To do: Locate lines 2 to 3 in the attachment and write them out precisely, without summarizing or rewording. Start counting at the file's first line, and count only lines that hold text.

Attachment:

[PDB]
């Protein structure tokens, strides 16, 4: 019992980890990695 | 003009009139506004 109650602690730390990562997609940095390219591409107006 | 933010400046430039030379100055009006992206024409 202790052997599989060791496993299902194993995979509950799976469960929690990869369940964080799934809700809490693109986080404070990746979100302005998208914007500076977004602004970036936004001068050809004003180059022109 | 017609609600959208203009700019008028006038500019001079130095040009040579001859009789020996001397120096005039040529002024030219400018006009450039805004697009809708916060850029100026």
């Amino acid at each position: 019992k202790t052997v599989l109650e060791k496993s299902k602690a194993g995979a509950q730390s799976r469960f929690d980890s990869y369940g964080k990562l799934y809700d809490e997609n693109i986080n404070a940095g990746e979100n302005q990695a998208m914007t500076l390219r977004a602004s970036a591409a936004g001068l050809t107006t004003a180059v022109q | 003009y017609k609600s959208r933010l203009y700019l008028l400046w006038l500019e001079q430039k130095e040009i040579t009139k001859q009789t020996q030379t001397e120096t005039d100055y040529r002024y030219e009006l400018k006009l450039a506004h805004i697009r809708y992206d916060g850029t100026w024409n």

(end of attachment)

């Protein structure tokens, strides 16, 4: 019992980890990695 | 003009009139506004 109650602690730390990562997609940095390219591409107006 | 933010400046430039030379100055009006992206024409 202790052997599989060791496993299902194993995979509950799976469960929690990869369940964080799934809700809490693109986080404070990746979100302005998208914007500076977004602004970036936004001068050809004003180059022109 | 017609609600959208203009700019008028006038500019001079130095040009040579001859009789020996001397120096005039040529002024030219400018006009450039805004697009809708916060850029100026």
């Amino acid at each position: 019992k202790t052997v599989l109650e060791k496993s299902k602690a194993g995979a509950q730390s799976r469960f929690d980890s990869y369940g964080k990562l799934y809700d809490e997609n693109i986080n404070a940095g990746e979100n302005q990695a998208m914007t500076l390219r977004a602004s970036a591409a936004g001068l050809t107006t004003a180059v022109q | 003009y017609k609600s959208r933010l203009y700019l008028l400046w006038l500019e001079q430039k130095e040009i040579t009139k001859q009789t020996q030379t001397e120096t005039d100055y040529r002024y030219e009006l400018k006009l450039a506004h805004i697009r809708y992206d916060g850029t100026w024409n």